Our dear correspondant Johannes is diving deeeep into Bourbon right now and was splitting more than we could digest in years (of Bourbon, that is). Alas, I participated in the first two sets and Johannes and me are going to give you our opinions on the WhiskEys. I do hope that he will continue with the rest, of course. In this first session, we include Bourbons up to 50% abv. Next time, we shall go higher.
For today, let’s have a look at the legal requirements on top of the first round of Bourbons as well.
The legal definition varies somewhat from country to country, but many trade agreements require that the name “bourbon” be reserved for products made in the United States. The U.S. regulations for labeling and advertising bourbon apply only to products made for consumption within the United States; they do not apply to distilled spirits made for export. Canadian law requires products labeled bourbon to be made in the United States and also to conform to the requirements that apply within the United States. But in countries other than the United States and Canada, products labeled bourbon may not adhere to the same standards. For example, in the European Union, products labeled as bourbon are not required to conform to all the regulations that apply within the United States, although they still must be made in the U.S.
For Bourbons made for U.S. consumption, the following requirements have to be met. It has to be
- produced in the United States,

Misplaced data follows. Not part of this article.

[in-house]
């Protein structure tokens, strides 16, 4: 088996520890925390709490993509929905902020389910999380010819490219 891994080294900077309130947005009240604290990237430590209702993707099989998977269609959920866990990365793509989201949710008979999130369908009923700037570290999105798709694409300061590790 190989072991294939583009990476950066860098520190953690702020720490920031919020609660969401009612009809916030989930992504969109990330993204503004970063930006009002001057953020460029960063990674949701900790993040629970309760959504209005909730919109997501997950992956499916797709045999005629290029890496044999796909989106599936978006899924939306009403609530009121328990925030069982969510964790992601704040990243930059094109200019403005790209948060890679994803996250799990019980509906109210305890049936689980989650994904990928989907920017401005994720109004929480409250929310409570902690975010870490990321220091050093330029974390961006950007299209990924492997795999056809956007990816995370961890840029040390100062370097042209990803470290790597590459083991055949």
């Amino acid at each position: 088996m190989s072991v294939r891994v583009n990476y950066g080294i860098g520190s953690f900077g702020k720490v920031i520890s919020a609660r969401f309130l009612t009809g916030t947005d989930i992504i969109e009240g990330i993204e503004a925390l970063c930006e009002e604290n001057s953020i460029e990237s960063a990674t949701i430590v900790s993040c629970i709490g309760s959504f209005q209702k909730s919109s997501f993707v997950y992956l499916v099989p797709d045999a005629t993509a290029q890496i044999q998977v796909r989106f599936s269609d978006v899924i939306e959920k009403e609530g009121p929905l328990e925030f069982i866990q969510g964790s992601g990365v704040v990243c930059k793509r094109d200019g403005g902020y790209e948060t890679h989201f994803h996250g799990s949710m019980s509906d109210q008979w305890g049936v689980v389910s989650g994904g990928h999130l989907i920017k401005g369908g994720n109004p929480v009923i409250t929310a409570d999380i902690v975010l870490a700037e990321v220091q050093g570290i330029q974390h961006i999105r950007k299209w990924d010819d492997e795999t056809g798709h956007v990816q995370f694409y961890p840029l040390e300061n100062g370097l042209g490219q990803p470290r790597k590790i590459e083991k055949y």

- made from a grain mixture that is at least 51% corn,
- aged in new, charred oak containers,
- distilled to no more than 80% abv,
- entered into the container for aging at no more than 62.5% abv and
- bottled at 40% abv or more.
Does that sound good to you, my rum friends??? Well… Bourbon that meets these requirements (otherwise it wouldn’t be Bourbon, right!?), has been aged for a minimum of two years, that comes from only one state and does not have added coloring, flavoring, or other spirits may be called straight Bourbon.
- Bourbon that has been aged under four years must be labeled with the duration of its aging.
- Bourbon that has an age stated on its label must be labeled with the age of the youngest Whiskey in the bottle (Hallelujah!).
- Straight Bourbon that has been aged for at least four years, that is bottled at exactly 50%, comes from a single distilling season, from a single distillery and a single distiller, may be called “Bottled-in-Bond”.